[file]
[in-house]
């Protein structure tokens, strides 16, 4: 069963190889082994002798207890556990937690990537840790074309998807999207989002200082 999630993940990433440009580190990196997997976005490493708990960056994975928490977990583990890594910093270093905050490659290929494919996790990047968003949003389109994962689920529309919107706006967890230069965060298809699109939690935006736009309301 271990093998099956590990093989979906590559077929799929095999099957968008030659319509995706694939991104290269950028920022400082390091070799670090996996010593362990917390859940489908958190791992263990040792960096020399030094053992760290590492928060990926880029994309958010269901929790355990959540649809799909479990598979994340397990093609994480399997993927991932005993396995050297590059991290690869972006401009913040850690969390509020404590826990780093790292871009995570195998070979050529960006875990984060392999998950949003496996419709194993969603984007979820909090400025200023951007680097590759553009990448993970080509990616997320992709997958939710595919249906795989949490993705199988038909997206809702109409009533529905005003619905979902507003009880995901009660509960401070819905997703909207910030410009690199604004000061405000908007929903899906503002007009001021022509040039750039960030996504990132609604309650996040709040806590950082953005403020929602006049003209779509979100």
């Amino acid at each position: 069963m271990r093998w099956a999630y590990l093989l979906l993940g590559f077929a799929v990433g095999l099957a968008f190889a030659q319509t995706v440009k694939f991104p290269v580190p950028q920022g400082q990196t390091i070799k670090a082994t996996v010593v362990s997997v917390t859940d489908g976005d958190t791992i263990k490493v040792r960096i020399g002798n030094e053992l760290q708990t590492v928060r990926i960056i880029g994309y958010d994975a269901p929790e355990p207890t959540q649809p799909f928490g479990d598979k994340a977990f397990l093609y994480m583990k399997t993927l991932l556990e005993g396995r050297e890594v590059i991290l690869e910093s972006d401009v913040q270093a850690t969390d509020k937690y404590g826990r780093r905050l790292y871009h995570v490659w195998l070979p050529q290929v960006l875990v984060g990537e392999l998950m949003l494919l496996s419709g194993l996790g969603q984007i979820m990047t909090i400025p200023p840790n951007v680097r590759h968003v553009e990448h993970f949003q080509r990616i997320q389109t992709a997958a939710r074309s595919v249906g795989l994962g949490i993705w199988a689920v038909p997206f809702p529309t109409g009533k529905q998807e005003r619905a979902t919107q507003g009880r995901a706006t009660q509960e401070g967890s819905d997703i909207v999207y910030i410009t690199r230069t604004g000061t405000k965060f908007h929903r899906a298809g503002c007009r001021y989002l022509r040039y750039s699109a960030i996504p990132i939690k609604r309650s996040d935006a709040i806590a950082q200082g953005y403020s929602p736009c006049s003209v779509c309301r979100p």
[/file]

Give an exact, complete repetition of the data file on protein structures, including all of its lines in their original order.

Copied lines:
[in-house]
């Protein structure tokens, strides 16, 4: 069963190889082994002798207890556990937690990537840790074309998807999207989002200082 999630993940990433440009580190990196997997976005490493708990960056994975928490977990583990890594910093270093905050490659290929494919996790990047968003949003389109994962689920529309919107706006967890230069965060298809699109939690935006736009309301 271990093998099956590990093989979906590559077929799929095999099957968008030659319509995706694939991104290269950028920022400082390091070799670090996996010593362990917390859940489908958190791992263990040792960096020399030094053992760290590492928060990926880029994309958010269901929790355990959540649809799909479990598979994340397990093609994480399997993927991932005993396995050297590059991290690869972006401009913040850690969390509020404590826990780093790292871009995570195998070979050529960006875990984060392999998950949003496996419709194993969603984007979820909090400025200023951007680097590759553009990448993970080509990616997320992709997958939710595919249906795989949490993705199988038909997206809702109409009533529905005003619905979902507003009880995901009660509960401070819905997703909207910030410009690199604004000061405000908007929903899906503002007009001021022509040039750039960030996504990132609604309650996040709040806590950082953005403020929602006049003209779509979100």
């Amino acid at each position: 069963m271990r093998w099956a999630y590990l093989l979906l993940g590559f077929a799929v990433g095999l099957a968008f190889a030659q319509t995706v440009k694939f991104p290269v580190p950028q920022g400082q990196t390091i070799k670090a082994t996996v010593v362990s997997v917390t859940d489908g976005d958190t791992i263990k490493v040792r960096i020399g002798n030094e053992l760290q708990t590492v928060r990926i960056i880029g994309y958010d994975a269901p929790e355990p207890t959540q649809p799909f928490g479990d598979k994340a977990f397990l093609y994480m583990k399997t993927l991932l556990e005993g396995r050297e890594v590059i991290l690869e910093s972006d401009v913040q270093a850690t969390d509020k937690y404590g826990r780093r905050l790292y871009h995570v490659w195998l070979p050529q290929v960006l875990v984060g990537e392999l998950m949003l494919l496996s419709g194993l996790g969603q984007i979820m990047t909090i400025p200023p840790n951007v680097r590759h968003v553009e990448h993970f949003q080509r990616i997320q389109t992709a997958a939710r074309s595919v249906g795989l994962g949490i993705w199988a689920v038909p997206f809702p529309t109409g009533k529905q998807e005003r619905a979902t919107q507003g009880r995901a706006t009660q509960e401070g967890s819905d997703i909207v999207y910030i410009t690199r230069t604004g000061t405000k965060f908007h929903r899906a298809g503002c007009r001021y989002l022509r040039y750039s699109a960030i996504p990132i939690k609604r309650s996040d935006a709040i806590a950082q200082g953005y403020s929602p736009c006049s003209v779509c309301r979100p």